“In this new world we live in, it’s something we’re learning to live with,” Bill Lindsey, creative director for the Coors Light account at Draft FCB in Chicago, said of the cross-agency collaboration required for new-media initiatives.
The campaign started with a television commercial created by Draft FCB that shows a man in a bar sending “Code blue” text messages to his far-flung friends. Curious to learn why he is so urgently signaling them, they find him in a bar, eager to share with them cold-activated bottles of Coors Light.
Discussions about bringing to life the plot of the spot led to the development of the Facebook application after it was determined that text-messaging elaborate “Code blue” alerts as shown in the commercial using mobile devices would not currently be technologically feasible.
“Facebook is so adept at bringing people together,” said Tim Sproul, group creative director in the Portland, Ore., office of Avenue A/Razorfish, “and getting in touch with people quickly throughout the day.”
“And if you have anything to pitch in a social environment, it makes sense to pitch beer,” he added. “We feel like we’re not intrusive in the online experience; we’re relevant, by giving people a chance to connect.”
“The goal in general to be online is increasing our relevance with our 25-year-old beer drinker,” the target audience for Coors Light, Mr. Sproul said.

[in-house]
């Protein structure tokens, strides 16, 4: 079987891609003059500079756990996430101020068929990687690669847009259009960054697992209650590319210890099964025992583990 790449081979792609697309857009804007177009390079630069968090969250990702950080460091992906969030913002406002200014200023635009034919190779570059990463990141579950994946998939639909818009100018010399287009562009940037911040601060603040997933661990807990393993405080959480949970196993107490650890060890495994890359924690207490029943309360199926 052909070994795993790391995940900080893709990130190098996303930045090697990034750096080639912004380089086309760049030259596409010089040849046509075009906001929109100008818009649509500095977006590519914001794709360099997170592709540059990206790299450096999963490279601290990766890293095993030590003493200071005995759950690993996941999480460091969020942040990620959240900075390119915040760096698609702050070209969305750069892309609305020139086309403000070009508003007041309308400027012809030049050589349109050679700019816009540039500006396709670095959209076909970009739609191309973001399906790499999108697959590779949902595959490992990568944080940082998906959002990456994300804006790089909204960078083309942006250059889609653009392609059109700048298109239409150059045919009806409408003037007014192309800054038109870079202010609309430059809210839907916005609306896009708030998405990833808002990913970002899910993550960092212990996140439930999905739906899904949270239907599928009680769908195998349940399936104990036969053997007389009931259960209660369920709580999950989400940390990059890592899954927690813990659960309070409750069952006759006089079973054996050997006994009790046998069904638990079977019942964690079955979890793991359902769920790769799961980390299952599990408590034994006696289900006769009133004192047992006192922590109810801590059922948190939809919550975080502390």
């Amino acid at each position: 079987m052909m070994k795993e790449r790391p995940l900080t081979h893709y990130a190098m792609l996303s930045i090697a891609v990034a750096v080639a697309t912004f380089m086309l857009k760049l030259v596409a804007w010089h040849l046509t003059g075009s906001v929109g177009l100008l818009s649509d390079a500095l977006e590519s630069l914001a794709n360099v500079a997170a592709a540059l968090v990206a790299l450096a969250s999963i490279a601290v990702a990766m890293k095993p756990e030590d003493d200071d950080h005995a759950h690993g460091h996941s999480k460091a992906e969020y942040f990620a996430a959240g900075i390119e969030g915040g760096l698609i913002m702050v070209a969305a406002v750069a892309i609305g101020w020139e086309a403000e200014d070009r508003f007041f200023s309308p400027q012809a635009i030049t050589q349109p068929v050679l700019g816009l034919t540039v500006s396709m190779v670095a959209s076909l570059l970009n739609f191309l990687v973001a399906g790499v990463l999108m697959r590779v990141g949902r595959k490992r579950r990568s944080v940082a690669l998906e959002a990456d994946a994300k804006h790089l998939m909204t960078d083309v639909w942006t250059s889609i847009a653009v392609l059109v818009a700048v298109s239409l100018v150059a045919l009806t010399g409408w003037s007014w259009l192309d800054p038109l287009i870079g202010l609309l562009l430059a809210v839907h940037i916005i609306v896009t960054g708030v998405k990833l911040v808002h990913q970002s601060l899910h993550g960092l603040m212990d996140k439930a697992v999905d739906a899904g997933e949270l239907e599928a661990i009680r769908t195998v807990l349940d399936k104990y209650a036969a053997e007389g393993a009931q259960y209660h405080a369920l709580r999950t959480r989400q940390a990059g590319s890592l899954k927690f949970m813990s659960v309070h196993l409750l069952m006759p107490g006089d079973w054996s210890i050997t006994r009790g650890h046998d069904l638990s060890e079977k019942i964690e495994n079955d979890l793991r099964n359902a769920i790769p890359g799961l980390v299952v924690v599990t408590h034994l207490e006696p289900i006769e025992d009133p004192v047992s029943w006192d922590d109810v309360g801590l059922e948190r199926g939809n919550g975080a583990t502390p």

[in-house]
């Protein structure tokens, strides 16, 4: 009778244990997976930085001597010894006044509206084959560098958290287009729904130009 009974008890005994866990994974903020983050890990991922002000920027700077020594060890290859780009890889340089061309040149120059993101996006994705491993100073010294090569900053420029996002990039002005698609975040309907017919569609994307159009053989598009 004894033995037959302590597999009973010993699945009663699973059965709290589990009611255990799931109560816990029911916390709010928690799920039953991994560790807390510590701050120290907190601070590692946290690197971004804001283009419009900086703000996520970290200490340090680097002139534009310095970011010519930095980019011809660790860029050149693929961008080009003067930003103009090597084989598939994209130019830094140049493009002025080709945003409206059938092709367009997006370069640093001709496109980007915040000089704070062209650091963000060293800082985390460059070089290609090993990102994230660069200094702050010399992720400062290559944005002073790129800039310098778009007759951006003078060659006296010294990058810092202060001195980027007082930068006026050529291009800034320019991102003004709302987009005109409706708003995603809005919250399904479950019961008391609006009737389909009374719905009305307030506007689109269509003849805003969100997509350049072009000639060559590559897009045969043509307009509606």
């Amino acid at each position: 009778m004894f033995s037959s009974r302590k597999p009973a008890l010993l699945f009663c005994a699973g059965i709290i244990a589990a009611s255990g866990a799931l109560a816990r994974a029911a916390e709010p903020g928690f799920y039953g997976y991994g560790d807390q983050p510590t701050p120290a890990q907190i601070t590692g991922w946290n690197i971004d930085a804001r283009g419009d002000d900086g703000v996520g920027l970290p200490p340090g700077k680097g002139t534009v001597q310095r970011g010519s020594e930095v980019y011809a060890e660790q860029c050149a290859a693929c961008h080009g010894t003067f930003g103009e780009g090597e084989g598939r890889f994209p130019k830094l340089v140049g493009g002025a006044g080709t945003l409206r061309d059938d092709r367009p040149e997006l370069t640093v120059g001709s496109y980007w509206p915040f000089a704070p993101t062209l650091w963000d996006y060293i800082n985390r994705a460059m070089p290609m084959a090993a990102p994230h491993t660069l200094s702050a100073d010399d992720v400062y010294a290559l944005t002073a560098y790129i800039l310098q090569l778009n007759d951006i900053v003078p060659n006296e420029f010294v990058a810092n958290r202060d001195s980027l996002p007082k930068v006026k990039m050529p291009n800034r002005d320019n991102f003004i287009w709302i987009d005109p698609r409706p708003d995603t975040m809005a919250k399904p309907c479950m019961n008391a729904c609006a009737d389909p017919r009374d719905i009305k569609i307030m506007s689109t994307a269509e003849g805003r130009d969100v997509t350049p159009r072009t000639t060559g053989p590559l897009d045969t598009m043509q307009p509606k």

“It’s new and it’s uncharted waters,” he added, “but we feel like we belong online; we have a place there and a story to tell.”
Brewers like Coors and Anheuser-Busch, which are present on Facebook, MySpace and other social-networking Web sites, describe themselves as alert to concerns about visitors to those sites who are younger than the legal drinking age.
For example, there are age-verification requirements in effect for the “Code blue” Facebook application. And Coors Brewing says its content on Facebook and MySpace will adhere to the advertising and marketing code of the Beer Institute, an industry organization.
The code requires that more than 70 percent of the audience for a medium be 21 or older if beer ads appear there. Facebook and MySpace meet that standard, Coors Brewing says, but the Coors Light content would be removed from either or both Web sites if that were to change.
Those with medical backgrounds, a history of hospital visits or a penchant for watching TV shows like “Grey’s Anatomy” may wonder about the advisability of using a medical emergency term like “Code blue” for light-hearted beer ads.
“That definitely came up,” Mr. Lindsey of Draft FCB said, laughing. After the discussion “went back and forth,” he added, it was determined that “it’s so tongue in cheek, so fun, the way we use it,” there would be few or no complaints.
“So far we haven’t had any pushback,” Mr. Lindsey said, “with the medical industry or consumers.”
As for what new medium Coors Brewing may turn up in next, Mr. Sproul of Avenue A/Razorfish said his agency was still working on the premise of the TV commercial with text messages sent to mobile devices.
“Imagine being able to ‘Code blue’ someone on your iPhone,” he added, “and say, ‘I just got laid off; you better go buy me a Coors Light at the local bar.’ ”